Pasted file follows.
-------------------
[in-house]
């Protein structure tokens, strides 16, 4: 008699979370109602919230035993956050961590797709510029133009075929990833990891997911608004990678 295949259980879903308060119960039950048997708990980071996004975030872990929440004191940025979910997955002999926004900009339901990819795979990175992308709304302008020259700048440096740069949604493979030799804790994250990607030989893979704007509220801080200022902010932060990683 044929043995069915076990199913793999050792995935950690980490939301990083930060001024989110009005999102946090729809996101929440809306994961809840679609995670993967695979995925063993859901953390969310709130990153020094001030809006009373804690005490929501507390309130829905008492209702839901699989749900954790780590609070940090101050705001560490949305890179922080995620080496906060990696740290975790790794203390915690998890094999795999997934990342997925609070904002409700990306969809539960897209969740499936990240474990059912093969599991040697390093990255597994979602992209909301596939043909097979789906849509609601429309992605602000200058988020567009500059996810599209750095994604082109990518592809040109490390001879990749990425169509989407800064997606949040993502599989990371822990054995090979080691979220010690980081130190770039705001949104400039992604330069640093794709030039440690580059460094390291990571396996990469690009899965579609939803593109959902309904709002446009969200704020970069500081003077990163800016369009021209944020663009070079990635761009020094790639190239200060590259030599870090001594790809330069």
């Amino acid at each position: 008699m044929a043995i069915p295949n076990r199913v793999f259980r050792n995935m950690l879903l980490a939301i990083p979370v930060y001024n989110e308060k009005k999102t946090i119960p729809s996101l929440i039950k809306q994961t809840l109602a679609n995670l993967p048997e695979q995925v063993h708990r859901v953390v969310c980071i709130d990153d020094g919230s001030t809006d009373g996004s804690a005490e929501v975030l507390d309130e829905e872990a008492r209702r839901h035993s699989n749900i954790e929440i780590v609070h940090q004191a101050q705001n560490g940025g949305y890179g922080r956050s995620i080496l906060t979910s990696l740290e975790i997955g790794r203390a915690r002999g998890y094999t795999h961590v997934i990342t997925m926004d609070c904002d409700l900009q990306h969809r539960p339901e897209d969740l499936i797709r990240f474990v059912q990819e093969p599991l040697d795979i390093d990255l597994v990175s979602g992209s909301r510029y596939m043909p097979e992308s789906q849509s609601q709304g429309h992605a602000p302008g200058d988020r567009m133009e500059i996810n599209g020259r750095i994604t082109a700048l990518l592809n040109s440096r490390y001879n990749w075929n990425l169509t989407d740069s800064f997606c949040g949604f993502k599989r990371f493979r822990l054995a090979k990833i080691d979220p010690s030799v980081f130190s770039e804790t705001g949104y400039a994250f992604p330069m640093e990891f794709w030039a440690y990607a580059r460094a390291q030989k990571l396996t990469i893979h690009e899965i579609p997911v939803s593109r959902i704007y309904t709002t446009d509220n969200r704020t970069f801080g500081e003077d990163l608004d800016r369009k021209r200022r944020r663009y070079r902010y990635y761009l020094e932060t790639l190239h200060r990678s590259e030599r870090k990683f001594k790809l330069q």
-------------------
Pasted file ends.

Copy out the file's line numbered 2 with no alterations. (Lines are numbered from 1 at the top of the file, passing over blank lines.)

């Protein structure tokens, strides 16, 4: 008699979370109602919230035993956050961590797709510029133009075929990833990891997911608004990678 295949259980879903308060119960039950048997708990980071996004975030872990929440004191940025979910997955002999926004900009339901990819795979990175992308709304302008020259700048440096740069949604493979030799804790994250990607030989893979704007509220801080200022902010932060990683 044929043995069915076990199913793999050792995935950690980490939301990083930060001024989110009005999102946090729809996101929440809306994961809840679609995670993967695979995925063993859901953390969310709130990153020094001030809006009373804690005490929501507390309130829905008492209702839901699989749900954790780590609070940090101050705001560490949305890179922080995620080496906060990696740290975790790794203390915690998890094999795999997934990342997925609070904002409700990306969809539960897209969740499936990240474990059912093969599991040697390093990255597994979602992209909301596939043909097979789906849509609601429309992605602000200058988020567009500059996810599209750095994604082109990518592809040109490390001879990749990425169509989407800064997606949040993502599989990371822990054995090979080691979220010690980081130190770039705001949104400039992604330069640093794709030039440690580059460094390291990571396996990469690009899965579609939803593109959902309904709002446009969200704020970069500081003077990163800016369009021209944020663009070079990635761009020094790639190239200060590259030599870090001594790809330069």